Plans to axe funding for nursery school transport for special educational needs children have been dropped.

Shropshire Council had proposed scrapping the nursery transport and asking for a minimum contribution of £437.50 for post-16 education transport.

But following public consultation the council has reduced the minimum contribution for post-16 education transport to £280; while it will continue to provide SEND nursery transport.

It is still an increase on the current £142.50 charge, but councillors said they were pleased with the reduction in how severe the cuts are.

The move was agreed at cabinet on Wednesday.

Councillor Roger Evans said: “I welcome the reduction in what the council proposes to charge and that the move is not as severe as once planned.

“However, this will still hit the poorest hard and cause problems for many families.

“My heart goes out to them.”

Councillor Ed  Potter, cabinet member for children’s services, said: “Nobody likes making these changes and we do think of those who are impacted.

“But the proposals here before cabinet are far less severe than the original plans that came here before consultation.

“We have listened to that and we have reduced the contribution. Yes it is an increase but it is not as big as it once was.

“It is important to emphasise that this will not affect people already in the system. This will only be for new intake.

“Our charges and services also compare very favourably to neighbouring authorities.”

Karen Bradshaw, director of children’s services, said the changes were made after listening to members of the public.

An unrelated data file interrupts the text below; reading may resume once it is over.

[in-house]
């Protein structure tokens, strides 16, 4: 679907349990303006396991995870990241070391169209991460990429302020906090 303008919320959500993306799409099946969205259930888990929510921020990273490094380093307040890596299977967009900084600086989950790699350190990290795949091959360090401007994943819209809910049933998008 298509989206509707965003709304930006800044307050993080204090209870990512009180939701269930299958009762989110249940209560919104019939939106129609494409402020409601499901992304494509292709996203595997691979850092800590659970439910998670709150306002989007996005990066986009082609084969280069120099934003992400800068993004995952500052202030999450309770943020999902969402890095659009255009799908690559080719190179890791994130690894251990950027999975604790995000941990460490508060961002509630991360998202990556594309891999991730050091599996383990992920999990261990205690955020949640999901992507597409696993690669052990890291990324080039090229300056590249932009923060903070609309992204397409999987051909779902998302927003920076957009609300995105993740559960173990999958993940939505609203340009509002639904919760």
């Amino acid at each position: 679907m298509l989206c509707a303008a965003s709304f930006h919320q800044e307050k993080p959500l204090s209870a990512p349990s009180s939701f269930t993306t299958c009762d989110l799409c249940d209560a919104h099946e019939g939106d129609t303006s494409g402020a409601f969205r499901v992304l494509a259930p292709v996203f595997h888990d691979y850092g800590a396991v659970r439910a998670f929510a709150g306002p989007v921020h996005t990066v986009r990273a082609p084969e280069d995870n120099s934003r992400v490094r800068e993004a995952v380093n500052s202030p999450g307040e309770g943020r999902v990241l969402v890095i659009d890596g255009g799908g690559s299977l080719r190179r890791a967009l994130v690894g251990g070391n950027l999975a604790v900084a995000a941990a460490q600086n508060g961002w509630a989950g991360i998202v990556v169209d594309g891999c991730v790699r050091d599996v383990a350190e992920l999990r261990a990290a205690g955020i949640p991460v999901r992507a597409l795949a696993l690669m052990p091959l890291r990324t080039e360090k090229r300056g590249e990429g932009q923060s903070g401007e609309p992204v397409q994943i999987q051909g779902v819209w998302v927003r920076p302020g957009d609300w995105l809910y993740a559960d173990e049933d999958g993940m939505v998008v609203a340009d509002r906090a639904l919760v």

In her report to cabinet, she said: “The council is committed to providing efficient, integrated transport services whilst ensuring that its statutory duties are met.

“Financial pressures mean that the council has identified a £717k savings target attributed to school transport, including those transport functions which are discretionary in nature.

“The council’s passenger transport services has introduced a number of innovative transport solutions in recent years to reduce the pressure on the home to school transport budget and while these have been and continue to be successful, in order to realise a significant budget reduction a policy change is needed.

“There are a number of other projects that are being undertaken to achieve this savings target in addition to the proposals within this report.”

She added: “The council has undertaken a seven-week consultation about the proposals within the report during March, April and May 2019 with various stakeholders including elected members, schools and colleges, parent advocacy groups, voluntary and community sectors, and town and parish councils.

“The consultation was extended into May 2019 following feedback received by parents and carers during the consultation period.

“Following this period, the results of this consultation have now been analysed and compiled before returning to cabinet for a decision.

“It is important to note that the original proposals were amended in light of the comments received during the consultation.”